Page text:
Celebrating 35 Years of Galaga
We pay tribute to one of the greatest (yet weirdly under the radar) video games ever made, the original Galaga.
In a film packed with nerd-baiting moments, the best scene in The Avengers for gamers was the onein which Tony Stark points out that a bored S.H.I.E.L.D. agent was playing Galaga on the bridge of one of the organization’s helicarriers. Having the stalwart space shooter get such a high-profile pop culture shout-out helped give the game some much needed pop culture love, reminding arcade veterans of how amazing the title was to play in the first place.
Lacking a memorable character like Pac-Man (who at one time was so popular that International Pac-Man Day became a thing), Mario, Sonic, Link, or Donkey Kong, Galaganever quite connected with the zeitgeist like it should have. Not that this matters.
Since debuting in 1981, Galaga has remained one of the most popular games ever released, regularly appearing on retro game compilations and in multicade machines. It may not have yielded much merchandise, but for players, it was an experience that was unforgettable.
The game made its debut in Japan in September of 1981, and it hit U.S. shores in December of that year. To celebrate the 35th anniversary of Galaga, here’s a look back at the game and its impressive legacy.
Level 1: The Beginning
Although Galaga wasn’t released until late-1981, its seeds were planted in 1979’s Galaxian. Released by Namco, the game was a riff on the then-familiar Space Invaders formula of a ship shooting at attackers from another world. The game was set in outer space, where players controlled a ship determined to stop swarms of the evil E.T.s at all costs.
Galaxian was imbued with a fantastic color scheme and intuitive gameplay that really connected with audiences of the era. And it had just the right amount of difficulty to be challenging without wiping players out of their quarters. Here’s the game in action:
The title was an immediate smash for Namco (and its North America distributor, the now defunct Midway), and thus the desire for a sequel was born faster than the pixels of a demolished alien could disappear from the screen.
Level 2: An Arcade Classic Is Born
Galaga‘s arcade cabinet promised “new twists, new turns, new special effects including the intriguing ‘tractor beam.'” Galaga reached these shores as December of 1981 was coming to a close. More of an advanced remake than a proper sequel, the game faced fierce competition at the arcade – Frogger, Defender, Turbo, and Donkey Kong were also released that same year.
Yet just as The Empire Strikes Back had bested Star Wars, Galaga also became more popular than Galaxian, which is an apt comparison given the outer space environs both sagas share. (Does anyone else hear a John Williams influence in the opening theme of Galaga?)
So the question can be raised, why did Galaga connect with audiences…then and now?
It’s a complicated question with a very, and perhaps none-too-surprising, answer: It all comes down to the gameplay. Galaga is an absolute joy to play.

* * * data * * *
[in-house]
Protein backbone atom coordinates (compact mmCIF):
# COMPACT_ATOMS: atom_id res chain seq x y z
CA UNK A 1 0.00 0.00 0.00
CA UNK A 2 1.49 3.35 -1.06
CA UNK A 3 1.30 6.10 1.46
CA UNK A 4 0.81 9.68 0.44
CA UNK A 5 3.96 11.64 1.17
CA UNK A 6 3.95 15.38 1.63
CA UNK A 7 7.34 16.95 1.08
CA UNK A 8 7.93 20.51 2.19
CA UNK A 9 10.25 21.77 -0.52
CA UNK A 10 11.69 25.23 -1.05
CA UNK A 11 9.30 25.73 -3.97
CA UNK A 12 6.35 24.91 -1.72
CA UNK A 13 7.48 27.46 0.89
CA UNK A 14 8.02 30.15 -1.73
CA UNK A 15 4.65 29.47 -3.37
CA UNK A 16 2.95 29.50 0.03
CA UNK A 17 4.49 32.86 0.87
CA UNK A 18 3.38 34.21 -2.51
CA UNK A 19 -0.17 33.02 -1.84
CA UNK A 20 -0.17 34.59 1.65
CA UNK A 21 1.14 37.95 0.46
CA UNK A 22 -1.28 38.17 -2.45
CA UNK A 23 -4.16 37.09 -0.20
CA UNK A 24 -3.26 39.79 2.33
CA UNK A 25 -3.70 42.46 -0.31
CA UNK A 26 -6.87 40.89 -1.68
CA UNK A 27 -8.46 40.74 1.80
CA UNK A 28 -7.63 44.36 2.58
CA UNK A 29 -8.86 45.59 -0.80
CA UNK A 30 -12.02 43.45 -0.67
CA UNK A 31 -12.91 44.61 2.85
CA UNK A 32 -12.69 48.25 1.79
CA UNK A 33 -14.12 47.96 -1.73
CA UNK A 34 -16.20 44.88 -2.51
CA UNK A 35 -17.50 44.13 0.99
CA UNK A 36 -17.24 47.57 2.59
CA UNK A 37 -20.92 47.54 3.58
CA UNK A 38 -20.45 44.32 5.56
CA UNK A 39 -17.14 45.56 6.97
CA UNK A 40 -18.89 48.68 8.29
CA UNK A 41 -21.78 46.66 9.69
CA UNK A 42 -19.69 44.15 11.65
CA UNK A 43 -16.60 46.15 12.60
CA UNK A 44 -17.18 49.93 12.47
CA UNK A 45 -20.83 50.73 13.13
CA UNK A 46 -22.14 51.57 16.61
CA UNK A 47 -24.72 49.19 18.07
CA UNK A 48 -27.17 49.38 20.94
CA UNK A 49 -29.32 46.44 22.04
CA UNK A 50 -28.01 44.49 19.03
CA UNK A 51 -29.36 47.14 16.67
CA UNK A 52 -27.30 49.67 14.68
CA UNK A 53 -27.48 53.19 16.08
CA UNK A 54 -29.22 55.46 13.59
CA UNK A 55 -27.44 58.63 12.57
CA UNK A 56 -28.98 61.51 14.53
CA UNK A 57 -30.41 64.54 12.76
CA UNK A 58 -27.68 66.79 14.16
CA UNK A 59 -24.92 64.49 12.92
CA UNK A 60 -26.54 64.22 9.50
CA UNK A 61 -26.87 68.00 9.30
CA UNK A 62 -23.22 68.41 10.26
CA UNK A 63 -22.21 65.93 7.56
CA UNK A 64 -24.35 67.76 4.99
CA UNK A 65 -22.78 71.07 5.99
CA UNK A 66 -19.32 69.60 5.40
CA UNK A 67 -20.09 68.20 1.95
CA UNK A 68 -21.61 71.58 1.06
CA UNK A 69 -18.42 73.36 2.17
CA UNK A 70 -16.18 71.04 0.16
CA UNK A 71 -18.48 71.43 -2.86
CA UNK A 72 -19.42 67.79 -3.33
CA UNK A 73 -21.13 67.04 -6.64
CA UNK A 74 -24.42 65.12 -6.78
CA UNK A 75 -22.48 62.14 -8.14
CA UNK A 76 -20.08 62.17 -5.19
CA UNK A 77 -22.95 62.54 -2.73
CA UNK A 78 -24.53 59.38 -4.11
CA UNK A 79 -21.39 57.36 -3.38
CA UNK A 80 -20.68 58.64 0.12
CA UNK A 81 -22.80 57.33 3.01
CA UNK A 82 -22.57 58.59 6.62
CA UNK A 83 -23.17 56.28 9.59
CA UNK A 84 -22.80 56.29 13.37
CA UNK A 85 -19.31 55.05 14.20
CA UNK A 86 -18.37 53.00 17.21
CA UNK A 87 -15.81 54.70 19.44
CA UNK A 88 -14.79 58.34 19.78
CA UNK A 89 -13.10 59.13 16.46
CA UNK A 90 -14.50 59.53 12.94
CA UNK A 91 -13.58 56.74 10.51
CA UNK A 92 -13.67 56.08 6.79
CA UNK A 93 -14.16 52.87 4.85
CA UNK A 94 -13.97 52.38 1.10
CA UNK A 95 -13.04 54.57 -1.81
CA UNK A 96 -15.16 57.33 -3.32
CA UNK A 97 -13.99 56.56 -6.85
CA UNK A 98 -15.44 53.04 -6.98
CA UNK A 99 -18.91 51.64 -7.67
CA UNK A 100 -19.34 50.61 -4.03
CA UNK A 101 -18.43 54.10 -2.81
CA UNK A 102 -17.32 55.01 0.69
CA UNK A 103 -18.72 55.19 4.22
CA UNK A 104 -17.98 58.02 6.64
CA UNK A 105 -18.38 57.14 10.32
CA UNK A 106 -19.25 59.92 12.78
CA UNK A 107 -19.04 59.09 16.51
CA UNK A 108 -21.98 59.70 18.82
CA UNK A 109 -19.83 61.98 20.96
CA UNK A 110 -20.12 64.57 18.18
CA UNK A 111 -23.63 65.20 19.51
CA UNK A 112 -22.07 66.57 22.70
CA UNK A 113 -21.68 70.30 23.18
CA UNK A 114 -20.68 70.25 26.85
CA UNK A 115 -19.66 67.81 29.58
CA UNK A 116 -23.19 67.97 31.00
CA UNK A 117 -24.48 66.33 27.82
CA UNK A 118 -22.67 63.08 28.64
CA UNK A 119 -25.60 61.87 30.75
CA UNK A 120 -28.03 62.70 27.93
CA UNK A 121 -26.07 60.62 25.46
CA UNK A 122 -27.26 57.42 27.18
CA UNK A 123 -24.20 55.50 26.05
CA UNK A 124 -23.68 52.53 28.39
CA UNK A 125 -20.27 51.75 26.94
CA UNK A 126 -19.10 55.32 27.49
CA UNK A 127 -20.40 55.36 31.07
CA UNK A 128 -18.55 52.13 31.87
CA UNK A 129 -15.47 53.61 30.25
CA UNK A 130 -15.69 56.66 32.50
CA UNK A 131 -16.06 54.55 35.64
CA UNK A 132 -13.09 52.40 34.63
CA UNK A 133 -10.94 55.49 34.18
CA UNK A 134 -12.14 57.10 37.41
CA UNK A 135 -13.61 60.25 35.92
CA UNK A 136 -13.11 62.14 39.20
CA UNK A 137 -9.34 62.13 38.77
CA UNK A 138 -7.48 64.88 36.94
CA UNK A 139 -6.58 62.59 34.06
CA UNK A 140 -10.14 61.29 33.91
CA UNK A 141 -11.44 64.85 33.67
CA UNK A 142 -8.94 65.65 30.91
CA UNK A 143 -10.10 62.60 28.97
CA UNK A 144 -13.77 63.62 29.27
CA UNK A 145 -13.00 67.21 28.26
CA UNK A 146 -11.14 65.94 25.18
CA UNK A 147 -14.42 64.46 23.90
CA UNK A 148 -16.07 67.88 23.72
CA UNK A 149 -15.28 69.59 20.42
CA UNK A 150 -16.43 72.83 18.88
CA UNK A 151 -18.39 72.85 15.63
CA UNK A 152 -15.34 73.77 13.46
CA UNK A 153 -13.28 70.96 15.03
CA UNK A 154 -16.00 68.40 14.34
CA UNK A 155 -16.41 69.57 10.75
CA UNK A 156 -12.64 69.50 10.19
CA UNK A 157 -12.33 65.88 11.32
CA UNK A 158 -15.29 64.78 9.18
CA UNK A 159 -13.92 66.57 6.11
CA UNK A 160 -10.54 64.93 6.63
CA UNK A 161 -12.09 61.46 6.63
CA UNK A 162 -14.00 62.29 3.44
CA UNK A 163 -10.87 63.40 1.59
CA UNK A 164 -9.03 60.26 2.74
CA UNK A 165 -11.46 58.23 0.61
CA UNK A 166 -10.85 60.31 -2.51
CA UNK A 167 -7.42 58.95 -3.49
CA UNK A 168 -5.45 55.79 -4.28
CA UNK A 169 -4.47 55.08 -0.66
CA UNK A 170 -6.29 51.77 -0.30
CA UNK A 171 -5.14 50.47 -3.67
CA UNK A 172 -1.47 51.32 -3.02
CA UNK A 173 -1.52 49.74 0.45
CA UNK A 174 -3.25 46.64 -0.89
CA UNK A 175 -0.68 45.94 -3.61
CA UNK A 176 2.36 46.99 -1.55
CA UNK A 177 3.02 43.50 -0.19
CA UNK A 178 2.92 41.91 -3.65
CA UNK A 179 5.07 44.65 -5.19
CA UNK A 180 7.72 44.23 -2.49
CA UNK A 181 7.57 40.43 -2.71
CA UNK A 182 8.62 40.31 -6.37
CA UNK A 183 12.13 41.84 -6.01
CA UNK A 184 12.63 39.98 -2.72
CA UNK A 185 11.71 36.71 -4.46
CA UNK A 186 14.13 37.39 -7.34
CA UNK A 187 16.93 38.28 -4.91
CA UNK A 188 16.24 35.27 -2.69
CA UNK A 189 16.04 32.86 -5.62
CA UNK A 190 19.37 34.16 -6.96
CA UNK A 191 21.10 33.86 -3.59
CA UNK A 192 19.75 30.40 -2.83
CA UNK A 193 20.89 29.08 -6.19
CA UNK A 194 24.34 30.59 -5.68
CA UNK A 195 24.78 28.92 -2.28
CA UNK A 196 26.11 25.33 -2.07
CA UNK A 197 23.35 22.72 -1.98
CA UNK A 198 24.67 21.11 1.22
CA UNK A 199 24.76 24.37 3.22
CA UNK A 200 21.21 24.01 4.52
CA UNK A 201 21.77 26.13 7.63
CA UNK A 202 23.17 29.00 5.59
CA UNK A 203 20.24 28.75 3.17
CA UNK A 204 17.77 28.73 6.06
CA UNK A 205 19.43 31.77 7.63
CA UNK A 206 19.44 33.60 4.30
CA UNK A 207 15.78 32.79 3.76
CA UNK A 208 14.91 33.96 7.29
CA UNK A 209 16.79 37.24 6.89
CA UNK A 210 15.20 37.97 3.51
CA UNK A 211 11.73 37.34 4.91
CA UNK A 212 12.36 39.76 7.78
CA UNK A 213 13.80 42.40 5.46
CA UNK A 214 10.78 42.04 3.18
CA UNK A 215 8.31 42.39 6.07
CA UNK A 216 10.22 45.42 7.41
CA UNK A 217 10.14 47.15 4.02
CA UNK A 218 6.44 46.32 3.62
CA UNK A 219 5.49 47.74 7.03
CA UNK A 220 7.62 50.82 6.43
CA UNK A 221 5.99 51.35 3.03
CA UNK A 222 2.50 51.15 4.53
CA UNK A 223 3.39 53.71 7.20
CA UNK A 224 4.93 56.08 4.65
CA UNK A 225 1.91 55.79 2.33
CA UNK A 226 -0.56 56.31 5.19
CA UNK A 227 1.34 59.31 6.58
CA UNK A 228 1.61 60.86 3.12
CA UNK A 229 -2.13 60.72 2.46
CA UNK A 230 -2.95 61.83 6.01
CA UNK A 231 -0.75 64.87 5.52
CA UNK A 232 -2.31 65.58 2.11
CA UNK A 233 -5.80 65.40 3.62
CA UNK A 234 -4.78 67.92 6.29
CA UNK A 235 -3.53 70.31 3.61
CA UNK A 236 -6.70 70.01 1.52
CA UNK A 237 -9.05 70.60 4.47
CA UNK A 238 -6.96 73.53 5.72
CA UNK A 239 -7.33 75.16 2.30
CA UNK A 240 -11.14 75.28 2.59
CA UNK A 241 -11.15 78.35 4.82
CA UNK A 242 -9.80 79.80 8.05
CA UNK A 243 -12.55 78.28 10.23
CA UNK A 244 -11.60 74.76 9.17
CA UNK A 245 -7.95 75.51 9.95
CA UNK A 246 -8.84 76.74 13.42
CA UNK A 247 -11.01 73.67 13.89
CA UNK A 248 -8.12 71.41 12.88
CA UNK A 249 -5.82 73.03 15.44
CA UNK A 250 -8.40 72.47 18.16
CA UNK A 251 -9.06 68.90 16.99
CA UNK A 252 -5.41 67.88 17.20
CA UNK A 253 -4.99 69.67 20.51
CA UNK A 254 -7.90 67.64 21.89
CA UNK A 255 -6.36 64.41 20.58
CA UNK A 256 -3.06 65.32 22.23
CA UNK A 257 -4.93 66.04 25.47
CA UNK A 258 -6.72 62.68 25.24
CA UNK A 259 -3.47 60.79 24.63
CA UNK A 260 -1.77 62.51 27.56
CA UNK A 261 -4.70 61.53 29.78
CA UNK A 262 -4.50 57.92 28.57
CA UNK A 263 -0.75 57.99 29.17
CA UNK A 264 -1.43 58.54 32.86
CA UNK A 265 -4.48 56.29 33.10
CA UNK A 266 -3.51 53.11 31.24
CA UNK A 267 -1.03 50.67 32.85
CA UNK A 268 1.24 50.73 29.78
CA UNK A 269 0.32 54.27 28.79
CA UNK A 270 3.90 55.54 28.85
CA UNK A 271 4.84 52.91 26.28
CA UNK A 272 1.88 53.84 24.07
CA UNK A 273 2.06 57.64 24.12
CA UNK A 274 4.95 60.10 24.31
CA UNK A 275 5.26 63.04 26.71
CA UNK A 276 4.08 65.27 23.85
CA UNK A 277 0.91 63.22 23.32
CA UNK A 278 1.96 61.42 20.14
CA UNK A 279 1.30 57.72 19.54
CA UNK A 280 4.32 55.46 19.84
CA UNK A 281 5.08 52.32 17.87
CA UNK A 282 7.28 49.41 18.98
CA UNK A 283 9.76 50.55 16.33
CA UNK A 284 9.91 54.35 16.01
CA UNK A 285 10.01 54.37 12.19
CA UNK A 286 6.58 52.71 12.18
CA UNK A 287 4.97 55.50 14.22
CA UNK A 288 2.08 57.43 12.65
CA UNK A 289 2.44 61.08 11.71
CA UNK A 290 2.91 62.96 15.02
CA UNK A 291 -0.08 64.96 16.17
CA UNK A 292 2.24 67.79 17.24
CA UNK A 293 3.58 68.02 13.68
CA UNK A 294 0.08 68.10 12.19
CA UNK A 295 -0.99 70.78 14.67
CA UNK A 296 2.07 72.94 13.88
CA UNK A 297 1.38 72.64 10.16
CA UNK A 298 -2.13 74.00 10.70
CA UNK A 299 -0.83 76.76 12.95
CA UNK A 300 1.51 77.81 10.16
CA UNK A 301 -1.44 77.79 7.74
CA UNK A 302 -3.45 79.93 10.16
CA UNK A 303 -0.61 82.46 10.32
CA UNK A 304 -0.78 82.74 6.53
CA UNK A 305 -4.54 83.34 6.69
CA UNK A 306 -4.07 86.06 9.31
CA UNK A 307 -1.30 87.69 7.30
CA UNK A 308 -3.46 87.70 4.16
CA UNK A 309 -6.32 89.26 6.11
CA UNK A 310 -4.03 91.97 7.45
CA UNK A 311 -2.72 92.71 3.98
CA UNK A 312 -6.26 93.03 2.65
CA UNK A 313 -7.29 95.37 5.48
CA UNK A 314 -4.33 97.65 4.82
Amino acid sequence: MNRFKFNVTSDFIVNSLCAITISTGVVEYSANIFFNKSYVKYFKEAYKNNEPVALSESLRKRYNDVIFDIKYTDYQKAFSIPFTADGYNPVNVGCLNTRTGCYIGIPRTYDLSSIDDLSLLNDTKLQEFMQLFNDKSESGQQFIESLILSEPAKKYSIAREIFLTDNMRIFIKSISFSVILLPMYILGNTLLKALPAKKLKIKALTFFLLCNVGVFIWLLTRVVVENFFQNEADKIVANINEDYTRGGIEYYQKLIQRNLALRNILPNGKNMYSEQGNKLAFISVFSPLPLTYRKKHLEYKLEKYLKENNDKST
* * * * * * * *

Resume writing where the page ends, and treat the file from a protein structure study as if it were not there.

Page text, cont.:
From the second players insert their quarters, they are constantly under attack by a variety of insect-inspired opponents, who are on a mission to destory all human life off screen. It is a simple seed of a story that grows in the players mind with each additional enemy ship destroyed. For this is a game burdened with, to bring it back to The Avengers for a second, glorious purpose.
Unlike navigating a frog through the streets or enabling whatever the hell Pac-Man is with his haunted eating disorder, Galaga‘s stakes feel real. The galaxy is at risk, and you are its only hope!
Games at the time were geared towards kids and teens, and Galaga gave those who felt powerless the chance to prove themselves. To say that such a thing doesn’t have any real world impact is both insane and inaccurate.
Galaga put the players in charge to accomplish a task that allowed them to tap into their inner strength. Without getting too grandiose here, its easy to draw a correlation between getting a high score and building self esteem. Video games can be empowering, and Galaga, with its engaging gameplay, visual inventiveness, and inherent addictiveness, more than most.
Level 3: A Legacy Revealed
Having never met a great idea they couldn’t exploit endlessly, Namco/Midway released more follow-ups to Galaga, from 1984’s ill-advised Gaplus to the recent Galaga Assualt.
As was also the case with the endless Pac-Man/Ms. Pac-Man sequels, these titles did little more than to rehash what had gone before. They didn’t bring anything new or inventive to the plate. The Galaga sequels never quite improved upon the source material, which makes them curiosities but not much more. To trot out the old cliche, you can’t capture lightning in a bottle twice. Not even in the video game industry.
These days, Galaga regularly takes its well-deserved spot in best arcade game listicles. Although it is getting up there in years (and really, aren’t we all?), it remains a true arcade classic whose very name should elicit feelings of joy. Especially, but not limited to, when it is spoken by Robert Downey Jr.